From left to right: Kitbuilt diesel, scratch-bashed railmotor, kitbuilt railcar, scratch-bashed steam loco.
After seeing a posting on the G Scale Central forum, I invested in a Deltang transmitter, designed specifically for railway use, and a couple of receiver/controllers and have not looked-back since.

I have found David Theunissen, who developed the system originally for the control of aircraft, to be very helpful and responsive to my sometimes naive questions. Apart from the relative low cost and diminutive size of the components, David is continually developing and enhancing the system to meet the increasing needs of we users. For example, he is currently developing a transmitter and receiver package to remotely control the operation of signals and pointwork - which coincides nicely with the developing needs on my railway. I have some pointwork which is more difficult to access and also I have recently completed 20 signals to control operations on the railway (see How I constructed a set of signals (pending), Garden Rail edition 224 (April 2013) and Progress Report 43.


The completion of the viaduct has been taking a back seat while I've been constructing and enhancing the fleet of battery powered locos. Recently, however, this has now become the foremost project. It is very time consuming cutting and fixing the 1000 or so individual balsa wood 'stone' blocks on each side, but it is also quite therapeutic.

Once completed, these cosmetic side panels will be fixed into place and the arches infilled. The whole bridge will be removable so it can be brought inside during the winter months.


My workshop is located along one wall of the conservatory which makes it convenient for hopping in and out of the garden when small repairs need to be completed during an operating session or when something in the course of construction needs to be tested. After growing frustrated when trying to track down the right needle file or screwdriver I decided to make a simple rack to hold them in place and at the same time add some shelves and a backing piece to prevent small items from falling down the back of the workbench. The wood for this project was recycled from a redundant pine bookshelf which had been knocking around in the workshop for the last couple of years (I do hate throwing anything away!).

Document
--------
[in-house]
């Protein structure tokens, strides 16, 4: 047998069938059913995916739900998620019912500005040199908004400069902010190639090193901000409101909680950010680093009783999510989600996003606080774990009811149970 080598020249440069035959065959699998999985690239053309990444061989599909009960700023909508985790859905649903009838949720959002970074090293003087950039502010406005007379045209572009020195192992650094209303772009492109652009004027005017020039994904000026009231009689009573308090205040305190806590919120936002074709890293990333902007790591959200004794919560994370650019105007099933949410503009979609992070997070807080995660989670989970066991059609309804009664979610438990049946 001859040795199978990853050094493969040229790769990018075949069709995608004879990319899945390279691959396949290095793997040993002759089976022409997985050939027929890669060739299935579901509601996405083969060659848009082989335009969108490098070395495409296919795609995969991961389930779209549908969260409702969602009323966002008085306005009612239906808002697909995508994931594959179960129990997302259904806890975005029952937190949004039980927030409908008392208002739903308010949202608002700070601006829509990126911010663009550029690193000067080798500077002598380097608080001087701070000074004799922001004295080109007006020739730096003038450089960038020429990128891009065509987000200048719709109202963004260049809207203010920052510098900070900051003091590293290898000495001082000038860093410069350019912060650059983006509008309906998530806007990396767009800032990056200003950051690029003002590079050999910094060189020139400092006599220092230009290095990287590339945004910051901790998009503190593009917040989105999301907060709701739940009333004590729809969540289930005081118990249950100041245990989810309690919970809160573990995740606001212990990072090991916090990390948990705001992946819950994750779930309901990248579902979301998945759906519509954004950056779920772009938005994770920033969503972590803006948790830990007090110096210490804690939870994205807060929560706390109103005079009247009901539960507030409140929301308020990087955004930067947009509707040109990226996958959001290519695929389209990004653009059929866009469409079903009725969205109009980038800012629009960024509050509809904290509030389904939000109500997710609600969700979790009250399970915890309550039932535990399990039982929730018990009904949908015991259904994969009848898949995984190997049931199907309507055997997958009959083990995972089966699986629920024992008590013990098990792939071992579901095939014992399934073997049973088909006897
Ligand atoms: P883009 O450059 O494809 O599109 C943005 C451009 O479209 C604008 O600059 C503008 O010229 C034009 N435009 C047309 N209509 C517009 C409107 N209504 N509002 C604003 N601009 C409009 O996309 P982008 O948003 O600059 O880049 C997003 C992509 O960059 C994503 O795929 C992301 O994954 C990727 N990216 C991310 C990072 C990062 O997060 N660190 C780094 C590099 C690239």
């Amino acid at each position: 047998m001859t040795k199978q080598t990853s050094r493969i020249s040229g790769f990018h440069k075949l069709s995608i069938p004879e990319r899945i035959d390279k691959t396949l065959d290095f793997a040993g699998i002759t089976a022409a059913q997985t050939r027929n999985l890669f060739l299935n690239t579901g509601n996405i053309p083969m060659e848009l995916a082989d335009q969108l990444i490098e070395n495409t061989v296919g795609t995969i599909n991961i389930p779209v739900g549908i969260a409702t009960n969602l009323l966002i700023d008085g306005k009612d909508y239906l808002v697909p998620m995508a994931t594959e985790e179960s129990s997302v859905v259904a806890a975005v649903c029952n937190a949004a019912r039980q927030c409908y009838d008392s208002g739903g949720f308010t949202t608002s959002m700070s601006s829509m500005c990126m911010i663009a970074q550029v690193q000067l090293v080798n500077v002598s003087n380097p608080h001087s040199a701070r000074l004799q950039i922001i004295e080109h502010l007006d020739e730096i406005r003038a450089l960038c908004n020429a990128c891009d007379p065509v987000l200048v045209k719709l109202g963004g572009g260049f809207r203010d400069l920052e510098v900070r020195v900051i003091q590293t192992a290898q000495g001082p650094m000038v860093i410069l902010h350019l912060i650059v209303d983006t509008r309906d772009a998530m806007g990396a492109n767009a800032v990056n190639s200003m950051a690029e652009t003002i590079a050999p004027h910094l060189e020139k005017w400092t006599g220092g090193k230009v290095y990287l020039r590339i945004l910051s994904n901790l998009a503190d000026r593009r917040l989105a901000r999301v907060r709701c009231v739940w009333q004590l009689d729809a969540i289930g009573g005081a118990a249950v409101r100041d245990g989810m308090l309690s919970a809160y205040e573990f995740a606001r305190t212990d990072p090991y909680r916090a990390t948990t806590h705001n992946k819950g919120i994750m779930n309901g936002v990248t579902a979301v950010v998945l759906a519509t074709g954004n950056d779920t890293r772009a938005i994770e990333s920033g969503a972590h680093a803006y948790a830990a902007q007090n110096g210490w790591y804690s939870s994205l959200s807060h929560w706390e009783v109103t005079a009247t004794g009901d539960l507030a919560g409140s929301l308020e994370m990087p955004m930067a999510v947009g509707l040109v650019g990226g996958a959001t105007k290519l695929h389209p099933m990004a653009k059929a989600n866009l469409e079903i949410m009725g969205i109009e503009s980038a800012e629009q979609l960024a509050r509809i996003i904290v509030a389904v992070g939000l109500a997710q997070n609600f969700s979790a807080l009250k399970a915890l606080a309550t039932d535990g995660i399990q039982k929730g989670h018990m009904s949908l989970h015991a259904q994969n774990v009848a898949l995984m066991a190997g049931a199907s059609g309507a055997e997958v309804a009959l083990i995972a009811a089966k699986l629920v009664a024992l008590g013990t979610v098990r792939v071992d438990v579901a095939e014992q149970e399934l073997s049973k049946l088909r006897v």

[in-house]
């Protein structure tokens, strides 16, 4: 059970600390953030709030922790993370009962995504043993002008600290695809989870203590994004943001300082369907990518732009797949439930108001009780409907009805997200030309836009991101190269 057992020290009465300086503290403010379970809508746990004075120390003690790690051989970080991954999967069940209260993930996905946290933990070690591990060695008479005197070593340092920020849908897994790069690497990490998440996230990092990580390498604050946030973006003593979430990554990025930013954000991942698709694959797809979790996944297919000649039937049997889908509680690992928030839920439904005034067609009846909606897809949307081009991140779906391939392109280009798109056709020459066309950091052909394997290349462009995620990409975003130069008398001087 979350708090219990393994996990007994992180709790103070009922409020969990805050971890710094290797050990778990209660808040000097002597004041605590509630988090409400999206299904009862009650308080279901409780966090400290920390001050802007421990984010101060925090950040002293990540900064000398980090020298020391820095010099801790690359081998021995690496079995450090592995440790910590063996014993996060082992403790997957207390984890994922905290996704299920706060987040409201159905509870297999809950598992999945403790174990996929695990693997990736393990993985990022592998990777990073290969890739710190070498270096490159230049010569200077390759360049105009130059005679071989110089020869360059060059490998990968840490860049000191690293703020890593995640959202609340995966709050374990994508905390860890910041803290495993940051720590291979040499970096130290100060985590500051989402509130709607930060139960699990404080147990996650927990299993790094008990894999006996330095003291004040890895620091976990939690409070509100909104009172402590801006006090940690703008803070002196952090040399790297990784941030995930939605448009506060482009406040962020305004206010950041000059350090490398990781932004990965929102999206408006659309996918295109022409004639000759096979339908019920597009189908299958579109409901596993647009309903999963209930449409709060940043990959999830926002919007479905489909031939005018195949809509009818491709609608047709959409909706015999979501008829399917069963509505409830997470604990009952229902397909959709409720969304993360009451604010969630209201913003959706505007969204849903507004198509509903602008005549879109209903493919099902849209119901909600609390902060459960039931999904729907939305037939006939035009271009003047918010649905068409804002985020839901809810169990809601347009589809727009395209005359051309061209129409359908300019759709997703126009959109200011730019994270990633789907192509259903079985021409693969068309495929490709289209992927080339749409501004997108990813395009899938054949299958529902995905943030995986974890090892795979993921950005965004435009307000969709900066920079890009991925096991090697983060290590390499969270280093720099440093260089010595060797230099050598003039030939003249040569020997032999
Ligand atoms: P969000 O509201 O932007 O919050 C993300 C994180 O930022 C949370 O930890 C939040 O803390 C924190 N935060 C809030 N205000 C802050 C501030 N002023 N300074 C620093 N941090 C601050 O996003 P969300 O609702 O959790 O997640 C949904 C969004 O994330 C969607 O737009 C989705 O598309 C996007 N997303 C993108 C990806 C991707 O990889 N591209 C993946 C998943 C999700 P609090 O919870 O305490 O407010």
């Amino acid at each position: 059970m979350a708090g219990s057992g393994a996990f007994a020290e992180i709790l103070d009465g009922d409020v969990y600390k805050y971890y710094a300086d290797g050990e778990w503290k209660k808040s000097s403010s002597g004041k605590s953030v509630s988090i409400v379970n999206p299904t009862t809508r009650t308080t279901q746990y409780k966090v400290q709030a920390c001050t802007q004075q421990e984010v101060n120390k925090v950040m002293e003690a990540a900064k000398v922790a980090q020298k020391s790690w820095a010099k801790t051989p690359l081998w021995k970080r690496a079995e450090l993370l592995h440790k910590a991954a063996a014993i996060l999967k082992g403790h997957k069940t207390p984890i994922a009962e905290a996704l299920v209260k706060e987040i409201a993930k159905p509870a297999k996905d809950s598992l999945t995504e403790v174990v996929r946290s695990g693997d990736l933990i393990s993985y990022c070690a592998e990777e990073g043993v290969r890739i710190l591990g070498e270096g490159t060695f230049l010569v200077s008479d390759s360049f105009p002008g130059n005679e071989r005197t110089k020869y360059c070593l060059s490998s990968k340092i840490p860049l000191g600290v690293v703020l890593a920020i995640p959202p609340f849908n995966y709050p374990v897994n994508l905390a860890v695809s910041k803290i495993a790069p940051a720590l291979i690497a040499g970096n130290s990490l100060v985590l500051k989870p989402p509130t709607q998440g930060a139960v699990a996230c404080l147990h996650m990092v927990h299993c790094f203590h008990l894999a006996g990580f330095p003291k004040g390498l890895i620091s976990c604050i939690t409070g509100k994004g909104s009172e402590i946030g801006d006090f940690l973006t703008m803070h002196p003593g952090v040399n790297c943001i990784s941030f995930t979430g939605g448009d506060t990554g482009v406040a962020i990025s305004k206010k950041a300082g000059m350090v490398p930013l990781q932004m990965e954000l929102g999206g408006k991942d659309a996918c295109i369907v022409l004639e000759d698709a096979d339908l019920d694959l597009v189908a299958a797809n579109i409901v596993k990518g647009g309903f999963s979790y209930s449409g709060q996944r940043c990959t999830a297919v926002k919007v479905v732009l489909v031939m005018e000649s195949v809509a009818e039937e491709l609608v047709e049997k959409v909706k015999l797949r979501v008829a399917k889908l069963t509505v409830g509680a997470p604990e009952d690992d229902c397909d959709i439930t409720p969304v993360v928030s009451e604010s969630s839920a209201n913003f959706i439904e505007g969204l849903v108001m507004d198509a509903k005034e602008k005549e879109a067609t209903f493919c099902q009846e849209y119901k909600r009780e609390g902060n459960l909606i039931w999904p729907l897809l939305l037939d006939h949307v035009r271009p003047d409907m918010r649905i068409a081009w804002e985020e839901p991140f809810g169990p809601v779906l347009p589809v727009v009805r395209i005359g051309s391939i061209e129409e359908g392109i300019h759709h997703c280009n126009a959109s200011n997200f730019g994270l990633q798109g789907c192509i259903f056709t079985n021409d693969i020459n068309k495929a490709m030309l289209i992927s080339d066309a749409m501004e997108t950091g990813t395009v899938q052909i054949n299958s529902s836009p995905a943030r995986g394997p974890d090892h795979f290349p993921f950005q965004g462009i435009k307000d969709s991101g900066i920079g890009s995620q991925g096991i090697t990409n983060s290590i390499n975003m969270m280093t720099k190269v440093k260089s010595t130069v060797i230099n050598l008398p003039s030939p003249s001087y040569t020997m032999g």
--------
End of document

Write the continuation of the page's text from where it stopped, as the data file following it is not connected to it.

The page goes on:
It's now so much easier to lay my hands on the right tool or small component thus making construction and maintenance tasks more enjoyable.

Preparing for the winter

The autumn has been much milder this year and so I am only just getting around to metaphorically battening-down the hatches and preparing the railway for the winter.


I have removed all the station buildings around the line and brought them indoors. It's three and a half years since these were deployed in the garden (see How I assembled some station buildings) and are now in need of a repaint and some minor repairs.

They will be re-positioned in the spring.


The more vigorous plants beside the track have been pared back to encourage fresh growth in the spring while various lonicera bushes have been pruned to represent deciduous trees.

A garden railway constantly requires maintenance and care and the winter months provide an opportunity to catch-up. I am also hoping that is there is a decent spell of drier weather I will be able to run a mid-winter operating session with my new fleet of battery powered locos. In the meantime, I have plenty of minor repairs, general maintenance and building projects to keep me out of mischief.